posted by flapjax at midnite at 9:22 PM on September 30, 2007


If we eliminated all the lyrics that could somehow be construed as mean-spirited or rude, we'd have very little left worth listening to.
posted by blucevalo at 9:27 PM on September 30, 2007


That last link is awesome, just for the righteous quotes.

"....She wanted to hear 'bout the old days, said it was for her own personal self, and I told it to her like it was, gave her straight oil from the can."

"Now I know I ain't a star," he says, reaching for his glass and winking with a wise old grin "But I sure might be a moon."
posted by oliver_crunk at 9:34 PM on September 30, 2007


Never been much of a Mitchell fan but I love me some Furry Lewis. Nice post. Thanks.
posted by dobbs at 9:34 PM on September 30, 2007


An interesting music story, thanks flapjax.

Guess Furry Lewis was justly peeved she arrived and left in her shiny limo, enjoyed slumming it with him, an original old timer who'd seen authentic hard times and he didn't make a red cent out of it.

Love the blues, any way they're sung, jazzy Billie, friendly Taj Mahal, an old fave, country style, hillbilly yodeling Mule Skinner Blues lyrics and sounds on YouTube.

Also love the overlap between the blues sentiment and sorrowful, melodic folk, like Tom Paxton's exquisite Last thing on my mind.
posted by nickyskye at 9:41 PM on September 30, 2007


Furby?
posted by pracowity at 9:42 PM on September 30, 2007


If we eliminated all the lyrics that could somehow be construed as mean-spirited or rude, we'd have very little left worth listening to.

I hear you, blucevalo, but I also think that there should have been a lot more sensitivity from Mitchell, who was, after all, writing about a living, breathing person, and mentioning that person by name. Hell, if I was Furry Lewis, I'd be damned mad if I'd invited someone into my home and then read lines like:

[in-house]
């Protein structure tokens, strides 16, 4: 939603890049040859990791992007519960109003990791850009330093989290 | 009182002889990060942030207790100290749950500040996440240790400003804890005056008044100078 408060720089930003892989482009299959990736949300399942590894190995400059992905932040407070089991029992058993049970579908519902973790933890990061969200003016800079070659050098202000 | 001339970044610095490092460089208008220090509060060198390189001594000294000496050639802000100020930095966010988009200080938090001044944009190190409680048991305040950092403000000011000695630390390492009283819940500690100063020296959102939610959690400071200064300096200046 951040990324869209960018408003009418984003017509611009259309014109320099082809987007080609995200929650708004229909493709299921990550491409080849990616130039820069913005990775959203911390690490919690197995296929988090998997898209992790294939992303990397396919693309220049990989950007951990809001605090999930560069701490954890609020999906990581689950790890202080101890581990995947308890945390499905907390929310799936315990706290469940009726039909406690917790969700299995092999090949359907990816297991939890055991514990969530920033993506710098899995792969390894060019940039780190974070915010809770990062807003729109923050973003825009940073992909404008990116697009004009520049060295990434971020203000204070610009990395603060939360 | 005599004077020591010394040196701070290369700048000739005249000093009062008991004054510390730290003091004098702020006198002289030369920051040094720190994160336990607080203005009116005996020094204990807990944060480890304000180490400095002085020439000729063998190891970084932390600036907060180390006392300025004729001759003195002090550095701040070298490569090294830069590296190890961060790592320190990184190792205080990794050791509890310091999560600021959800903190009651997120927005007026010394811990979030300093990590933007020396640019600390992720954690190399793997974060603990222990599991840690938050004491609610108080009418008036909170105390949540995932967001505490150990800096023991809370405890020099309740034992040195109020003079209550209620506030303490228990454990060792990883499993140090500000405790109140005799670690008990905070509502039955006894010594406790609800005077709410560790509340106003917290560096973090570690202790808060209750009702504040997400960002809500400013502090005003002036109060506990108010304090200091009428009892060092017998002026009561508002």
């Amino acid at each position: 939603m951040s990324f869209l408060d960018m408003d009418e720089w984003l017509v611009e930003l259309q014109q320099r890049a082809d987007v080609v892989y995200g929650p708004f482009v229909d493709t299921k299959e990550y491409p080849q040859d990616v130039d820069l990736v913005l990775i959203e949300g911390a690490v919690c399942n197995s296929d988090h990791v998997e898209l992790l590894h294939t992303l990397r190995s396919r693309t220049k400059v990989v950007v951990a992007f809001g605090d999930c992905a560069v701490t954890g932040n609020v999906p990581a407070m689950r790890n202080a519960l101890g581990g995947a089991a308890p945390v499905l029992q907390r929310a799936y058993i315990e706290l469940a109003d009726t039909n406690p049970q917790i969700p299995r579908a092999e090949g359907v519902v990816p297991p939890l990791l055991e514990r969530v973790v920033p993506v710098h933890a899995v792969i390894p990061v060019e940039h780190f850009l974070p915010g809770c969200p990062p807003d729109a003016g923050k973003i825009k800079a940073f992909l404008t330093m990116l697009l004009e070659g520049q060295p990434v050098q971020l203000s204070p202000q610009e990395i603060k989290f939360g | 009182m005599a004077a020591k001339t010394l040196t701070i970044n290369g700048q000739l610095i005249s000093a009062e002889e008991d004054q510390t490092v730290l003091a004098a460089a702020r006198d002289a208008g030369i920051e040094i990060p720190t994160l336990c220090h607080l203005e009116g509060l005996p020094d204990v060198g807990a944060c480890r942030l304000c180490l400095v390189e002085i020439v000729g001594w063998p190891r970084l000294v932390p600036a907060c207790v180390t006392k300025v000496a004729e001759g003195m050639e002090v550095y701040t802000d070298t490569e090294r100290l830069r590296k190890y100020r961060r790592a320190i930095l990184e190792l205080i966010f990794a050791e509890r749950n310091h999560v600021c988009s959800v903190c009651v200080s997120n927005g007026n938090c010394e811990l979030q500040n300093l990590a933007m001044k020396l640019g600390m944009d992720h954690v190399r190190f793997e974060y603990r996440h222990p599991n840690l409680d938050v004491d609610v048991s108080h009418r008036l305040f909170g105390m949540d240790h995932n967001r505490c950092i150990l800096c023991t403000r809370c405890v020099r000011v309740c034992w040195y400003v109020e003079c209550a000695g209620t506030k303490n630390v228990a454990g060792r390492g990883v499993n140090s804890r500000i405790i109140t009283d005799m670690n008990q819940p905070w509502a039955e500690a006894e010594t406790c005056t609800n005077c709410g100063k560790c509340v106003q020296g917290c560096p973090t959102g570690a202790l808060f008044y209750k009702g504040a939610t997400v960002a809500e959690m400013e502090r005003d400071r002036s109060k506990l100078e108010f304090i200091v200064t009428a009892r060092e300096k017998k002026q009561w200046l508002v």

"propped up in his bed with his dentures and his wooden leg removed" and "We're only welcome for our drink and smoke".

I mean, what the fuck?

Now, try and imagine the scenario reversed: some old, scraggly blues musician just shows up at Joni's mansion. Would he be welcomed in for a nice lengthy visit? Would Joni play a few songs for him? And then when he went and recorded a song afterward, with a line like, say: "Joni's an old lady now, looks terrible without her makeup, and can't hit those high notes like she used to..."

Wonder how she'd feel about that?
posted by flapjax at midnite at 9:46 PM on September 30, 2007


no more than they're rude to herself

Er, no. Being rude to someone who lets you into their home and tells you stories is much worse than being "rude to yourself." Furry's right; singing about his dentures was bad form.
posted by mediareport at 9:47 PM on September 30, 2007


Is that Joni in blackface at 4:12 into that live video? Wha-what is that?
posted by mediareport at 9:53 PM on September 30, 2007


the whole point i'm trying to make is that she was turning a pretty critical eye on her role in all of this, which makes it a more honest and ambiguous song